What types of carbohydrates should diabetics eat

For people with diabetes, carbohydrates play a key role. For this reason, choosing the right carbohydrate and specialized products is one of the best strategies to manage the disease.

In general, when carbohydrates or carbohydrates (HCO) are named, immediately reference is made to “sugars” and in most cases, it is associated with a negative connotation. While excess consumption can have negative health consequences, HCOs are indispensable and not all are equal to each other.
HCOs represent the main source of energy for the population and within a correct diet, they represent from 40 to 65% of the daily energy to be able to perform most of the functions of the body (for example heart, brain, liver, kidney and muscles).

One of the main keys to success for people with diabetes is learning to choose the quality and quantity of carbohydrates to be consumed to support the control of blood glucose in conjunction with a diet and exercise plan. The scientific evidence supports that the inadequate intake of carbohydrates can negatively affect the main organs and tissues of the body (whether it increases blood glucose, lowers or is very variable). Conversely, when foods or products that have the right quality and quantity are consumed, it can help to reduce glycemic variability and control blood glucose levels.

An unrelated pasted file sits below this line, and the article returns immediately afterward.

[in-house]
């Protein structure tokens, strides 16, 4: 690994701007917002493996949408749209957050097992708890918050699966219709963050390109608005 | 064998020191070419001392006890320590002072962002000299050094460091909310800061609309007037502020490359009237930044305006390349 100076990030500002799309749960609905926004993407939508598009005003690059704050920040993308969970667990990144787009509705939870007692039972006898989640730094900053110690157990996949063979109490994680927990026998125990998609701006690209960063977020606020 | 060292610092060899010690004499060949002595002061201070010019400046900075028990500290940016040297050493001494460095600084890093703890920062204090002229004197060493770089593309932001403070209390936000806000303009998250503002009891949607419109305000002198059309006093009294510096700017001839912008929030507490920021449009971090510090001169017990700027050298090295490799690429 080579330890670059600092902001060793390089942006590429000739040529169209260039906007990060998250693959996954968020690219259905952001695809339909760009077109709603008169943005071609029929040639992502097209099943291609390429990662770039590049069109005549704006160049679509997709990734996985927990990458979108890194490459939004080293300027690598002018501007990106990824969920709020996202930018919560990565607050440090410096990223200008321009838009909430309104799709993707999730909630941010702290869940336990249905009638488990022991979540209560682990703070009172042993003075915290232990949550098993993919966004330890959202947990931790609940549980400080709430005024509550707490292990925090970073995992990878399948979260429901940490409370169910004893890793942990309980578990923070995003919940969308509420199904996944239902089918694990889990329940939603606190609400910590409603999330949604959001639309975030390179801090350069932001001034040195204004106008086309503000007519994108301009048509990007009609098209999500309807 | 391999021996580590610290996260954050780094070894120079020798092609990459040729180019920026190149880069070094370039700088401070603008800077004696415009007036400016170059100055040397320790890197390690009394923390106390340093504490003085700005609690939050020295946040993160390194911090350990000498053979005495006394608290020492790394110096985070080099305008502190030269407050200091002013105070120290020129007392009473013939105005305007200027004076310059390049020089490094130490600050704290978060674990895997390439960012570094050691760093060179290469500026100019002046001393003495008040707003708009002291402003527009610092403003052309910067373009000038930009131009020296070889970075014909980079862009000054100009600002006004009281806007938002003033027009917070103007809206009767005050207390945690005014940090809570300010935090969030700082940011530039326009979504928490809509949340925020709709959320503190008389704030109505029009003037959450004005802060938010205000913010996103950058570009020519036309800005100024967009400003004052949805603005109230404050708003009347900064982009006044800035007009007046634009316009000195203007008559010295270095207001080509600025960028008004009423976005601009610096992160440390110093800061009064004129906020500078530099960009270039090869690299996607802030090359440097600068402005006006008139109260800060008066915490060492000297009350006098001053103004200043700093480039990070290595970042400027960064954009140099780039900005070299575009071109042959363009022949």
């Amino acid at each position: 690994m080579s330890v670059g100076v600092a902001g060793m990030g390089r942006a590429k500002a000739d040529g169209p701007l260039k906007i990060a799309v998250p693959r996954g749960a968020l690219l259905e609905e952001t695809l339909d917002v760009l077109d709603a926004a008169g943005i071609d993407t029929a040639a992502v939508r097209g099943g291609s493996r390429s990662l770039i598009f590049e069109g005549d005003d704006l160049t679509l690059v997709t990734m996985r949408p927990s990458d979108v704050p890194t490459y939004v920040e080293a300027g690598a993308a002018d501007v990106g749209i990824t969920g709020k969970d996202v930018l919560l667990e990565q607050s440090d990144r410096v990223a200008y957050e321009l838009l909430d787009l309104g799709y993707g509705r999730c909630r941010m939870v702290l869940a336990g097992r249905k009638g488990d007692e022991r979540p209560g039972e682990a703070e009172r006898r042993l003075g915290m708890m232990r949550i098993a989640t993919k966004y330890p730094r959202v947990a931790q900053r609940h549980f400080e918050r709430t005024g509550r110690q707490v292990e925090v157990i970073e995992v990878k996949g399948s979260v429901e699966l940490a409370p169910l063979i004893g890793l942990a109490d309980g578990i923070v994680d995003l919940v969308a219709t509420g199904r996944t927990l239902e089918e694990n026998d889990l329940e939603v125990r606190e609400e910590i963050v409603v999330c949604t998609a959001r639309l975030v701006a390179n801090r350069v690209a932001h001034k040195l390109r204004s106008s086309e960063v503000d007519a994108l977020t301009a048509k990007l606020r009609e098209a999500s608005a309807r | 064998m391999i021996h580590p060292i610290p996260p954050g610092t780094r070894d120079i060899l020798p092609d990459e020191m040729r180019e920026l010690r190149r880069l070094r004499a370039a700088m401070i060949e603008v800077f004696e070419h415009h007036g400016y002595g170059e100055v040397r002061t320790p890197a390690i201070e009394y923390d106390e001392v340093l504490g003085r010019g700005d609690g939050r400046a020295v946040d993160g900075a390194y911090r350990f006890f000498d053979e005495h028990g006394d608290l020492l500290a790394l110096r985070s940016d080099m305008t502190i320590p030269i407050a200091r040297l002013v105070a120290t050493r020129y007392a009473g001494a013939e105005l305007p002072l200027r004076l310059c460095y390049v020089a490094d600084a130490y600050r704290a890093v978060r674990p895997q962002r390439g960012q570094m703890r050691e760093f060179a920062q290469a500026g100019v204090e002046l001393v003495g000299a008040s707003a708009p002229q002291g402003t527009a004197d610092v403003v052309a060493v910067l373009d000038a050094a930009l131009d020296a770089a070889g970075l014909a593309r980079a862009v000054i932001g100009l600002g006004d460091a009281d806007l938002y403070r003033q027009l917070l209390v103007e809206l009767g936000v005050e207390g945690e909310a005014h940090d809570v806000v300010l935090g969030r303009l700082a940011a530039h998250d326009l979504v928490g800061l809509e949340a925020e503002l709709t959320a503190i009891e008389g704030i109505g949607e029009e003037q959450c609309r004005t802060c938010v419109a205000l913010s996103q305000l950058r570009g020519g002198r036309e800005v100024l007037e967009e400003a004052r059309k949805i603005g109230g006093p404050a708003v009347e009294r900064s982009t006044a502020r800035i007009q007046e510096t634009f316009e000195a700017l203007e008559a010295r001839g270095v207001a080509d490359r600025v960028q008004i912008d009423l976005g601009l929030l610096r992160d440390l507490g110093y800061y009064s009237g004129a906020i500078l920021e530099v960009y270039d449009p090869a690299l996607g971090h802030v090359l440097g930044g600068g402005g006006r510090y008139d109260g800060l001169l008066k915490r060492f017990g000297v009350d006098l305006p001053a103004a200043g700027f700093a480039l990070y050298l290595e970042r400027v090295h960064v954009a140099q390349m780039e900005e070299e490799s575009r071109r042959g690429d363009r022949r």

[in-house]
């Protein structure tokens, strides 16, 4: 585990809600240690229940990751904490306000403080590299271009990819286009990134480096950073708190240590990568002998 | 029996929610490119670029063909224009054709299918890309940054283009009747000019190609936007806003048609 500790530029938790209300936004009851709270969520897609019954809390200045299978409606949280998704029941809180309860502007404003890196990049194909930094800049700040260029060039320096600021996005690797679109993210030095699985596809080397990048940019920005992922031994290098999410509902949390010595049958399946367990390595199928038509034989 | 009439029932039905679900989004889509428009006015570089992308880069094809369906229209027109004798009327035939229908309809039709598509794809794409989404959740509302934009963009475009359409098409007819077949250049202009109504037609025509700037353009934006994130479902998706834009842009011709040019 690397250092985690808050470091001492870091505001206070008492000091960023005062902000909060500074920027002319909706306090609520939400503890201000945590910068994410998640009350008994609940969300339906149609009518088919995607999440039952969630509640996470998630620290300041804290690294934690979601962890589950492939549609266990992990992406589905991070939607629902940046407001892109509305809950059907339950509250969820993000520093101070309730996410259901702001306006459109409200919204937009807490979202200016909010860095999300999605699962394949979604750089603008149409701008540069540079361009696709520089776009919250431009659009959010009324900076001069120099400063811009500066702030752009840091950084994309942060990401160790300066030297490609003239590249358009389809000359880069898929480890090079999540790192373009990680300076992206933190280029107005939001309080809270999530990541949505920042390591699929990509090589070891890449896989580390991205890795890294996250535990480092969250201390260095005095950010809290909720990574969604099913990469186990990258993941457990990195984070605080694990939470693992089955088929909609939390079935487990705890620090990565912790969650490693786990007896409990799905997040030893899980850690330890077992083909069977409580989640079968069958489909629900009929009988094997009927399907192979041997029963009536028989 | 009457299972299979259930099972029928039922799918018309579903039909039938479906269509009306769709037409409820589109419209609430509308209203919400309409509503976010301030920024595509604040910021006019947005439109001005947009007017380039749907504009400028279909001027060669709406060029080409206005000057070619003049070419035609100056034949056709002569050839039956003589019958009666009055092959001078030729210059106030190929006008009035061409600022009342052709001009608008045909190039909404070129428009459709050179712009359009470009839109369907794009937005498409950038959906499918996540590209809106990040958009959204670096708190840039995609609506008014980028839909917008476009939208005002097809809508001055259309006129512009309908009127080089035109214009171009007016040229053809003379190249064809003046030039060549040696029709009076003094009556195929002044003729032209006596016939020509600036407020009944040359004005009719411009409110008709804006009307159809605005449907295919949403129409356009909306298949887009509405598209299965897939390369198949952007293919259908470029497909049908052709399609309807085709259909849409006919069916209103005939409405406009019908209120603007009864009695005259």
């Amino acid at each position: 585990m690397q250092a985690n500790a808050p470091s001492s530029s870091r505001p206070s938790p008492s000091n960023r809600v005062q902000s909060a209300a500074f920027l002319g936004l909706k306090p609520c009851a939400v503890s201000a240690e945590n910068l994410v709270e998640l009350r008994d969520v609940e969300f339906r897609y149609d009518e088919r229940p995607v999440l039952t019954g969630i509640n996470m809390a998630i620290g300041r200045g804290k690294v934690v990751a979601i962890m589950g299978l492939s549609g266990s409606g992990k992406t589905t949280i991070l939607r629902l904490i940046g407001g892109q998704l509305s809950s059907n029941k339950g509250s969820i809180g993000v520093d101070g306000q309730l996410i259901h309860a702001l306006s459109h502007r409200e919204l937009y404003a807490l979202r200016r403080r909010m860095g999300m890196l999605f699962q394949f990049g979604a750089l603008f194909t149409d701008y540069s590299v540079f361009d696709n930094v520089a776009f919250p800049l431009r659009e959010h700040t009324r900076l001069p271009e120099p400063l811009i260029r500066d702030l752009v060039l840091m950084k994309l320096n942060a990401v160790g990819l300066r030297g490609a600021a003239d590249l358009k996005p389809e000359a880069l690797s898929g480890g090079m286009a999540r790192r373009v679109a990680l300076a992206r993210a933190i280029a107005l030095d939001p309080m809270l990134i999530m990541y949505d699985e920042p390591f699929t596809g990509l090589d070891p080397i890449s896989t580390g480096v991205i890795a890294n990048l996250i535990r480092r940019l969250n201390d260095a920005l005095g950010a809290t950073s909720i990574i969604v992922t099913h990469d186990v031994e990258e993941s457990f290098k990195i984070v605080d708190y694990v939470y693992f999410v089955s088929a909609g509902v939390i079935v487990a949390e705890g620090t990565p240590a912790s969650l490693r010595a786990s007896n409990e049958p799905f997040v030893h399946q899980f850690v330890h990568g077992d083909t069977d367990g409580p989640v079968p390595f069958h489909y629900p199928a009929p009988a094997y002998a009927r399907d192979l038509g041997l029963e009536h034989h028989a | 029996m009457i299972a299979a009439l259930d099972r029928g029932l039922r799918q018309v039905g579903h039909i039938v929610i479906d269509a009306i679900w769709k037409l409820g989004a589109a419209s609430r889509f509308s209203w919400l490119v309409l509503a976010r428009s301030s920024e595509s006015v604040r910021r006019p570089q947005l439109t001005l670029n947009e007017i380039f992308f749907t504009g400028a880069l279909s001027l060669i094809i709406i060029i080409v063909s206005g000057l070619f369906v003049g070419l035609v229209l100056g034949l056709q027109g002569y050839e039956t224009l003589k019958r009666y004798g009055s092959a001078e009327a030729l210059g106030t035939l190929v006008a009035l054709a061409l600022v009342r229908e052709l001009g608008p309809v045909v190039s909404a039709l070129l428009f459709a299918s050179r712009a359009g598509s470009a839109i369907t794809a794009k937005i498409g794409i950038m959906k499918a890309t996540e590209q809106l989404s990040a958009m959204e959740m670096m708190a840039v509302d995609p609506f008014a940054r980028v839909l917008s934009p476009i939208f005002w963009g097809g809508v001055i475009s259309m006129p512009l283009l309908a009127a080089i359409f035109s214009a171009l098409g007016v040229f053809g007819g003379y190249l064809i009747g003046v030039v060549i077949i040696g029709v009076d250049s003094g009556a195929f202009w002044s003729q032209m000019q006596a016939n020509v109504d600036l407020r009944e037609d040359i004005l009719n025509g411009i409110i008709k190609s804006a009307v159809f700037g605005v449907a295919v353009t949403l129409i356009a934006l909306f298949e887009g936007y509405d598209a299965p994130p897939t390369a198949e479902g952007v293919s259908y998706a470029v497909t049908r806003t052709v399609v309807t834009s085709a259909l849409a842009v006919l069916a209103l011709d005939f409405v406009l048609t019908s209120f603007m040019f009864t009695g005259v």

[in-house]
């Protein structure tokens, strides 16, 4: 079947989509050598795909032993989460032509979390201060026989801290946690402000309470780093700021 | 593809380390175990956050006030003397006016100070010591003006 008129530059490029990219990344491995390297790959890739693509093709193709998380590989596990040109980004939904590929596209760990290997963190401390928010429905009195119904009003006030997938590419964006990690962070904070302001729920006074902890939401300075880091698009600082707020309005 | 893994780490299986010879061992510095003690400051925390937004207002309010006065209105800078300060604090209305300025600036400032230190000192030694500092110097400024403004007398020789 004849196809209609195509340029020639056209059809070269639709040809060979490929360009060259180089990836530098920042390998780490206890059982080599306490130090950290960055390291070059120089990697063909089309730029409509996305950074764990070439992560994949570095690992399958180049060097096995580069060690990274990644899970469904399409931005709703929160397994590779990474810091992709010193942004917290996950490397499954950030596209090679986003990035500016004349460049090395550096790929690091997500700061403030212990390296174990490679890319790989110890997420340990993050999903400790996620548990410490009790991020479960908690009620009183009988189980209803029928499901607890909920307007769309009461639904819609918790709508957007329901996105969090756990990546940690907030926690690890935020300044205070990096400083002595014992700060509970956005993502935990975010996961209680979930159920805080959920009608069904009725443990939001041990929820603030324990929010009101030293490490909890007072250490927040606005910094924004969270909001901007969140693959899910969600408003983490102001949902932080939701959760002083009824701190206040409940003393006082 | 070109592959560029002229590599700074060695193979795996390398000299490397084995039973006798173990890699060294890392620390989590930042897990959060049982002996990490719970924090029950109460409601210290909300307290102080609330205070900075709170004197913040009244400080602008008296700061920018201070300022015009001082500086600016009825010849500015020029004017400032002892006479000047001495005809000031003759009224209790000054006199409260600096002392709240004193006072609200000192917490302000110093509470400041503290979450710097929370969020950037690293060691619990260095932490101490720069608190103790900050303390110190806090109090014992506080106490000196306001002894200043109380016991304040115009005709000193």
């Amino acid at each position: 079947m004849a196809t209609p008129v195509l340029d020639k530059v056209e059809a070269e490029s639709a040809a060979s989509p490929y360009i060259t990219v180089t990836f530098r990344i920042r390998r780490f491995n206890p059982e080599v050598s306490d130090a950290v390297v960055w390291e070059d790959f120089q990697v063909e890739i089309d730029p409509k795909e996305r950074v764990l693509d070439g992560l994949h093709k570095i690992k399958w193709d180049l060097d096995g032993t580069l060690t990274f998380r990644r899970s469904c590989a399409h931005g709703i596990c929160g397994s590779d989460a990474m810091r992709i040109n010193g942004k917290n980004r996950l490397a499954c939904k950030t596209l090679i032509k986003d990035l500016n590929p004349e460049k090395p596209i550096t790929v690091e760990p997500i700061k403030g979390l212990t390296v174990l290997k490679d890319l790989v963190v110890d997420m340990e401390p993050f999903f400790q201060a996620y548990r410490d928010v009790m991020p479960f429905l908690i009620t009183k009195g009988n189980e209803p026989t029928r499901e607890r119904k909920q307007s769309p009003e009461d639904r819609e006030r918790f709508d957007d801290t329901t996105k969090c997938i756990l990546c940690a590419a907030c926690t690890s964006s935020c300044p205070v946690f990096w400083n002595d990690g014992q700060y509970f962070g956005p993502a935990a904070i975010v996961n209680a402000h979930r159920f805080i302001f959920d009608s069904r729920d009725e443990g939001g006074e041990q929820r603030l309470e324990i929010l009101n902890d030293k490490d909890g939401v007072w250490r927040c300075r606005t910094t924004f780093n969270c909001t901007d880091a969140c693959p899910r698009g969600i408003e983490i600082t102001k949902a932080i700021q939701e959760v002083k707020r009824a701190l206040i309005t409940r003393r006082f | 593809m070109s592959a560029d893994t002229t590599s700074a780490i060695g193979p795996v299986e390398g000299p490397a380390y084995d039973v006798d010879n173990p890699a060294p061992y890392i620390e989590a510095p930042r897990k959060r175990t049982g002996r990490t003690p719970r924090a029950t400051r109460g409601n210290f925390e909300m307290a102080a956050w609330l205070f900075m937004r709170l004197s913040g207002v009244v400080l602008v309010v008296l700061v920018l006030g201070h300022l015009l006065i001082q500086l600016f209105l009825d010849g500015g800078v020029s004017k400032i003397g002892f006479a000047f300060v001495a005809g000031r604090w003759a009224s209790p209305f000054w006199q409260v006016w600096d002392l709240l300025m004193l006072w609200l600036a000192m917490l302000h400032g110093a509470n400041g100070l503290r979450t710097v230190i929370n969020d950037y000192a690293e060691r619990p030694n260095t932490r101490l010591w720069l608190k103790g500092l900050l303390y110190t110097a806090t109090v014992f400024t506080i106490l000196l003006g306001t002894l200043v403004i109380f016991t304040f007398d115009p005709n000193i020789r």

To better understand the type of products recommended for the patient with diabetes, it is important to understand a little about the classification of carbohydrates. According to their size (chemical structure), HCOs can be classified as:

• Starches (also known as complex carbohydrates or polysaccharides). These are found naturally in cereals such as corn, rice, potatoes, oats.
• Fiber – (carbohydrates of complex or intermediate chains such as pectins, modified maltodextrins or oligosaccharides). They are found naturally in vegetables, fruits and cereals and/or as prebiotics in food. In a recommended diet it is suggested to consume 25 to 30 grams daily and is usually classified according to their solubility, fermentation, and degree of digestion.
• Sugars (also known as simple carbohydrates). Of which 2 types are known:
– Those that are naturally found in foods such as fruits and milk
– The “added sugars” that are added to food as part of their process. Axis: the fruit in syrup to which sucrose or the muscovado sugar has been added in a cookie or bread product.


For practical purposes, when it comes to diabetes, the following points should be considered:

    • Prefer carbohydrates from complex structures such as starches, modified maltodextrins, fructo-oligosaccharides. These HCOs are also known as slow-digesting carbohydrates that not only have a lower impact on postprandial glucose and insulin in people with diabetes but also often confer benefits to digestive health by stimulating the growth of beneficial intestinal bacteria.
    • Prefer products with low glycemic index (GI) carbohydrates. The glycemic index is the measure by which foods can raise blood glucose after ingestion due to the type of carbohydrates they contain. The consumption of a food with a high glycemic index raises blood glucose faster than foods with a medium or low glycemic index.

For a patient with Diabetes it is important to prefer foods that have a low or medium Glycemic Index; and if you eat foods with a high GI it is recommended to combine them with low GI foods to balance the food. Examples of food with a high glycemic index are bread products such as waffles, hot cakes or sweets such as jam and honey. Examples of foods with low glycemic index are vegetables such as nopales and carrots; fruits like kiwi or strawberries and oilseeds like nuts.